The International Space Station (ISS), which has been orbiting the Earth for nearly 15 years, is an enormous satellite which, like all other artificial satellites can be seen from Earth with the naked eye. In size, the Space Station is as long as a football field. It’s as big as a house with five bedrooms, two bathrooms and a gym and is home to six permanent crew members. On this giant microgravity research lab crew members conduct experiments in biology, human biology, physics, astronomy, meteorology and other fields, including optics.
Research is currently being conducted to determine why weightlessness alters vision. There is a permanent risk to the vision of astronauts who live with microgravity. By collecting data before, during and after space expeditions, researchers hope to design future studies to mitigate, and hopefully eliminate the dangers of living without gravity.
“What we are seeing is flattening of the globe, swelling of the optic nerve, a far-sighted shift, and choroidal folds,” said Dr. C. Robert Gibson, a therapeutic optometrist from Houston, who consults to the NASA Flight Medicine Clinic and one of authors of the study.
Dr. Gibson who specialises in the diagnosis and treatment of ocular diseases and contact lenses has received awards from NASA for his contributions to the space program.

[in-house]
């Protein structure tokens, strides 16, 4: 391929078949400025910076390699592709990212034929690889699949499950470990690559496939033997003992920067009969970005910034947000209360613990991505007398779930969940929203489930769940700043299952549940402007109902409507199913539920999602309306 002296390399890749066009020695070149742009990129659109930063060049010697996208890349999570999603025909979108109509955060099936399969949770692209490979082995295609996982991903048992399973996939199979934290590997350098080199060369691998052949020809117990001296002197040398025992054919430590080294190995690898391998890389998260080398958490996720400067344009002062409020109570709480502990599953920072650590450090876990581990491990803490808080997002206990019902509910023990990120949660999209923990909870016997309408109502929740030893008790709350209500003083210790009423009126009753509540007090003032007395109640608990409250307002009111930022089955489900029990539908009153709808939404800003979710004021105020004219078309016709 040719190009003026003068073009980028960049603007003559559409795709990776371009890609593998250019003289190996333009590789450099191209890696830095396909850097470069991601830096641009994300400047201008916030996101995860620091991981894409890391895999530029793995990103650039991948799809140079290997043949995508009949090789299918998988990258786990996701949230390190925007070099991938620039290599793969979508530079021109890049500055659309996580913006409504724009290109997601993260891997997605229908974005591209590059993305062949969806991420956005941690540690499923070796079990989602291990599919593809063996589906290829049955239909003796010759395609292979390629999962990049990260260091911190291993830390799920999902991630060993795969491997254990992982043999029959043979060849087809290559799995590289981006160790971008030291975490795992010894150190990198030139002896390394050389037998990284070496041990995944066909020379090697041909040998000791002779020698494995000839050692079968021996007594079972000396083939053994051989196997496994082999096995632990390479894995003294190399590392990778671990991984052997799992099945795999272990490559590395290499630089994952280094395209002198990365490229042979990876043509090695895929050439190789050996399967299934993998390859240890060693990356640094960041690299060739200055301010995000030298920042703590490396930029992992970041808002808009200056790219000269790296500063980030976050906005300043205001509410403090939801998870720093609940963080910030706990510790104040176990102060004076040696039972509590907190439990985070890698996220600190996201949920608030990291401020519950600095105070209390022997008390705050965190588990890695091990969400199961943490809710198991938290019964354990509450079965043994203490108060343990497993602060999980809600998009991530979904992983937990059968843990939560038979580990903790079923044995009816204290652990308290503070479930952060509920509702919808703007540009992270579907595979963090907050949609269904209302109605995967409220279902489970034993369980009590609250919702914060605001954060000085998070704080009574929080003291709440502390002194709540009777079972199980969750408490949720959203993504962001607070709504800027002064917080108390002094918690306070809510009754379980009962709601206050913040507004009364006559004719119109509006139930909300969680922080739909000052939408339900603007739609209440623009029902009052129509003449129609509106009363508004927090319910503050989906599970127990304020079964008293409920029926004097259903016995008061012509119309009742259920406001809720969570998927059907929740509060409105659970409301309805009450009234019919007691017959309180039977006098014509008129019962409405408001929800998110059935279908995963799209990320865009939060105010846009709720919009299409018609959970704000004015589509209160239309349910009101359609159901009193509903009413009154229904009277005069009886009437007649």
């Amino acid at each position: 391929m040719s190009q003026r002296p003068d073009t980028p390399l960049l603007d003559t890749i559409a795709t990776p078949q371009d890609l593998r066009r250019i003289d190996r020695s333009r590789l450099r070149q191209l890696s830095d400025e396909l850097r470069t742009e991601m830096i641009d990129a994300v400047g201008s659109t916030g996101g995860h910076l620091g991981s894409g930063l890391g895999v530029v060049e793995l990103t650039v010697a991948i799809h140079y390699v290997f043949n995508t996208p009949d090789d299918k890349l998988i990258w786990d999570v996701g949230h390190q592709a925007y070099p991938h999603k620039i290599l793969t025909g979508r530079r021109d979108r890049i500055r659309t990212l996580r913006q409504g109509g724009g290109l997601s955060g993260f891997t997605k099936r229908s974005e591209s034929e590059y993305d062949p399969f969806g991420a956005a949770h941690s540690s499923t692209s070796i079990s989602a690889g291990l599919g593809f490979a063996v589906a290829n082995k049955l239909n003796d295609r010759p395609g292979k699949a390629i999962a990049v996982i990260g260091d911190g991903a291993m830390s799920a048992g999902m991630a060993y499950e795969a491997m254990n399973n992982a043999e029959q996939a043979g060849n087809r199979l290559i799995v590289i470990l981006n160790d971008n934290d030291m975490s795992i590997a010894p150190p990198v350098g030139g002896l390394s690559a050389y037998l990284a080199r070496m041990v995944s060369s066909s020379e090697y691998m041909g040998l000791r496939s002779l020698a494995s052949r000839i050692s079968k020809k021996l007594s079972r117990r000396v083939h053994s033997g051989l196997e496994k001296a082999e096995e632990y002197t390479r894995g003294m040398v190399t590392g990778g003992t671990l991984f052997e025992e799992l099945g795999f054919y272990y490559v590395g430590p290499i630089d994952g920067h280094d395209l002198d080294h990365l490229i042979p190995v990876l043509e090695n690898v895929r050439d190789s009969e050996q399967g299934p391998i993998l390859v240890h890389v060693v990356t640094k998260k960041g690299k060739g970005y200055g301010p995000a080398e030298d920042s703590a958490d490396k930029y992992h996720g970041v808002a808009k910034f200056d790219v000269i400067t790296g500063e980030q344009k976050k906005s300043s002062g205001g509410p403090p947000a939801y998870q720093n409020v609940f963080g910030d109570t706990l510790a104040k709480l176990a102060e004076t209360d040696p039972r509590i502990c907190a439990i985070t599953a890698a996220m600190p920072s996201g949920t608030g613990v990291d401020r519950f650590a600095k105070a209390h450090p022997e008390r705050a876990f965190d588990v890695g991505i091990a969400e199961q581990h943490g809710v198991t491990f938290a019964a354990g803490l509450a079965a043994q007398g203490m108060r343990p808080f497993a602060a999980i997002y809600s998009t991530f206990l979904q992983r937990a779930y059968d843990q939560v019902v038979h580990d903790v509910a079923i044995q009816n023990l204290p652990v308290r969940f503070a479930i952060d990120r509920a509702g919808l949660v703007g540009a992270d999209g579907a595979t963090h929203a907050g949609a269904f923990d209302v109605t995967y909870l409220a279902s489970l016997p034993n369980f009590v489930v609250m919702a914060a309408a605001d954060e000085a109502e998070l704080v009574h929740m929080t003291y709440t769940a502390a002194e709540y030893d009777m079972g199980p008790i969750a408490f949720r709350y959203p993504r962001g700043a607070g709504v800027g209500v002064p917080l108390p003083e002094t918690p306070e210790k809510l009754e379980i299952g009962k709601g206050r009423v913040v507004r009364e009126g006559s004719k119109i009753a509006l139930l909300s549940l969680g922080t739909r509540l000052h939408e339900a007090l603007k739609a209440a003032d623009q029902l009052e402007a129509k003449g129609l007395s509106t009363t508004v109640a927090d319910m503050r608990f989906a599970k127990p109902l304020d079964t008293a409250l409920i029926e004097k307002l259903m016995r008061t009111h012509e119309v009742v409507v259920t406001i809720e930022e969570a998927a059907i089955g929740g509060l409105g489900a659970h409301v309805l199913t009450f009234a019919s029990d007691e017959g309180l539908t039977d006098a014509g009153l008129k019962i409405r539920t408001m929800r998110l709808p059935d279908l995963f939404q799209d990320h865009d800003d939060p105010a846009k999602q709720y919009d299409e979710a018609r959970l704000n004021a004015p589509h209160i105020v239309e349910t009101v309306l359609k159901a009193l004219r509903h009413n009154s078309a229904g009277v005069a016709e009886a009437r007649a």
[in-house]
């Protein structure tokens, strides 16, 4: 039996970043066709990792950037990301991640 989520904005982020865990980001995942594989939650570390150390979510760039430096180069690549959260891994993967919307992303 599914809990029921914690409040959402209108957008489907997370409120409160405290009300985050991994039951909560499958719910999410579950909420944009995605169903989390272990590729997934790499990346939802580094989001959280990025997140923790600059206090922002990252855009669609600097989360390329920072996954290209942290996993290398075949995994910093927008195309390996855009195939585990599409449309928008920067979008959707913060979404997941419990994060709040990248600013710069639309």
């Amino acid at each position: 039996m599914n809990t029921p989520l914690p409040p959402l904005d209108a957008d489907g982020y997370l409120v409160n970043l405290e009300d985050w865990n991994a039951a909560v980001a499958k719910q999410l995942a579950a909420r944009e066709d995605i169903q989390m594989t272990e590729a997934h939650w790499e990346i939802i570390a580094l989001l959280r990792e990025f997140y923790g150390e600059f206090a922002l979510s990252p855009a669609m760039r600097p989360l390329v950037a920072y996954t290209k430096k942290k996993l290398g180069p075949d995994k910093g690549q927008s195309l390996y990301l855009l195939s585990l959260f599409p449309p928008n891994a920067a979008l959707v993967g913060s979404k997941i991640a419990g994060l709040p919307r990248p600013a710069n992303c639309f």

Swelling of the optic nerve is a serious problem. If it’s chronic, that could cause some permanent damage to the eyes…
“We think it is intracranial pressure related, but we’re not sure; it could also be due to an increase in pressure along the optic nerve itself or some kind of localised change to the back of the eyeball,” he said.
The study identified new risks for those who live in space for at least six months. Blurred vision was the primary issue reported by the seven astronauts who were tested for the study.
“After a few weeks aboard the (station),” said Astronaut Bob Thirsk, a Canadian Space Agency physician who spent six months as a member of the Expedition 20 and 21 crews in 2007, “I noticed that my visual acuity had changed. My distant vision was not too bad, but I found that it was more difficult to read procedures. I also had trouble manually focusing cameras, so I would ask a crewmate to verify my focus setting on critical experiments.”
The NASA-conducted post-flight survey included in the paper polled about 300 shuttle and station astronauts, documenting various vision changes. About 29 per cent of shuttle astronauts and 60 per cent of station astronauts reported a decline in distant – and near – vision clarity.
“Swelling of the optic nerve is a serious problem. If it’s chronic, that could cause some permanent damage to the eyes,” said Dr. Gibson. “We do see some change to the anatomy, to the structure of the eye; we see little wrinkles to the retina and the back of the eye, and change in the shape of the eyeball that may be permanent for some individuals.”